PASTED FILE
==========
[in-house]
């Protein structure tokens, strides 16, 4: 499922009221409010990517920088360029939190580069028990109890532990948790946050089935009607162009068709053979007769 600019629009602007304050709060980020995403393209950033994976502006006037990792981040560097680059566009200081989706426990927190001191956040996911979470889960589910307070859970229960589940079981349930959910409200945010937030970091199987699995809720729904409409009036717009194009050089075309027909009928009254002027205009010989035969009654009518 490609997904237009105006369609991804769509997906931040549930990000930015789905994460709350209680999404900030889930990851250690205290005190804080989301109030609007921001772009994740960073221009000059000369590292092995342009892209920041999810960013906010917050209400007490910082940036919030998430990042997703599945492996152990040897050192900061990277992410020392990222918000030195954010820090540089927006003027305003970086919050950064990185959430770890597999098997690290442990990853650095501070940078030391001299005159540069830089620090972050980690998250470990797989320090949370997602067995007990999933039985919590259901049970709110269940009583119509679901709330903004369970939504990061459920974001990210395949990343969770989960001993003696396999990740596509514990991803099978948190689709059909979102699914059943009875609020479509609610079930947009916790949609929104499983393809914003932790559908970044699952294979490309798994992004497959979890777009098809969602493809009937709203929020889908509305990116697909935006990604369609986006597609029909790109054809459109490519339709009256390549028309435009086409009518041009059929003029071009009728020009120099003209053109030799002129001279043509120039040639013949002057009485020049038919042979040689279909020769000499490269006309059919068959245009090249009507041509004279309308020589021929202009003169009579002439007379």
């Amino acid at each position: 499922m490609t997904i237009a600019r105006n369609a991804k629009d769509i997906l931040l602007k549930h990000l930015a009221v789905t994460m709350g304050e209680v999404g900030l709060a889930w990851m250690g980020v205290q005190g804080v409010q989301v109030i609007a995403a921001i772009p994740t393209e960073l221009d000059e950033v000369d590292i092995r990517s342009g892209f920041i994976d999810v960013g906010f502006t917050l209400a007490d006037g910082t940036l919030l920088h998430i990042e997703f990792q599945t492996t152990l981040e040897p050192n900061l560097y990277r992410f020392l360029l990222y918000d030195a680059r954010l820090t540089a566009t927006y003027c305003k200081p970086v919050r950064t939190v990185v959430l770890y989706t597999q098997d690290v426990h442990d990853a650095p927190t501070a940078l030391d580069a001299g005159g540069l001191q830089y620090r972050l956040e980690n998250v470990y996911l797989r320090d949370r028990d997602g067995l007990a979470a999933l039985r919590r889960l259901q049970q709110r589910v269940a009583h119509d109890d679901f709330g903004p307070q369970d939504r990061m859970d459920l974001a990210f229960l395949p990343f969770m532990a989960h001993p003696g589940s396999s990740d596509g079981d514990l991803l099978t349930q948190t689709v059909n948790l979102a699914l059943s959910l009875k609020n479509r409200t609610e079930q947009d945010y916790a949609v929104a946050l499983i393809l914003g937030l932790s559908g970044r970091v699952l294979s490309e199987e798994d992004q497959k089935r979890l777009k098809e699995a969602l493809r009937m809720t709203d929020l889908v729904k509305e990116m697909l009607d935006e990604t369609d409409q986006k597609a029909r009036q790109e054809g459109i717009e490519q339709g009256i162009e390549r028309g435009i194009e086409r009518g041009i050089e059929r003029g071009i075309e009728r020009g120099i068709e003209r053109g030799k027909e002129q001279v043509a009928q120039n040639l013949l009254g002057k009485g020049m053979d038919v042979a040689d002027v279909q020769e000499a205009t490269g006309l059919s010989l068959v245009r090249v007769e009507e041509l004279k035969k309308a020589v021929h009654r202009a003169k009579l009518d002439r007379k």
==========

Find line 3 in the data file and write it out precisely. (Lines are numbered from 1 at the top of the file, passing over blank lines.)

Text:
């Amino acid at each position: 499922m490609t997904i237009a600019r105006n369609a991804k629009d769509i997906l931040l602007k549930h990000l930015a009221v789905t994460m709350g304050e209680v999404g900030l709060a889930w990851m250690g980020v205290q005190g804080v409010q989301v109030i609007a995403a921001i772009p994740t393209e960073l221009d000059e950033v000369d590292i092995r990517s342009g892209f920041i994976d999810v960013g906010f502006t917050l209400a007490d006037g910082t940036l919030l920088h998430i990042e997703f990792q599945t492996t152990l981040e040897p050192n900061l560097y990277r992410f020392l360029l990222y918000d030195a680059r954010l820090t540089a566009t927006y003027c305003k200081p970086v919050r950064t939190v990185v959430l770890y989706t597999q098997d690290v426990h442990d990853a650095p927190t501070a940078l030391d580069a001299g005159g540069l001191q830089y620090r972050l956040e980690n998250v470990y996911l797989r320090d949370r028990d997602g067995l007990a979470a999933l039985r919590r889960l259901q049970q709110r589910v269940a009583h119509d109890d679901f709330g903004p307070q369970d939504r990061m859970d459920l974001a990210f229960l395949p990343f969770m532990a989960h001993p003696g589940s396999s990740d596509g079981d514990l991803l099978t349930q948190t689709v059909n948790l979102a699914l059943s959910l009875k609020n479509r409200t609610e079930q947009d945010y916790a949609v929104a946050l499983i393809l914003g937030l932790s559908g970044r970091v699952l294979s490309e199987e798994d992004q497959k089935r979890l777009k098809e699995a969602l493809r009937m809720t709203d929020l889908v729904k509305e990116m697909l009607d935006e990604t369609d409409q986006k597609a029909r009036q790109e054809g459109i717009e490519q339709g009256i162009e390549r028309g435009i194009e086409r009518g041009i050089e059929r003029g071009i075309e009728r020009g120099i068709e003209r053109g030799k027909e002129q001279v043509a009928q120039n040639l013949l009254g002057k009485g020049m053979d038919v042979a040689d002027v279909q020769e000499a205009t490269g006309l059919s010989l068959v245009r090249v007769e009507e041509l004279k035969k309308a020589v021929h009654r202009a003169k009579l009518d002439r007379k």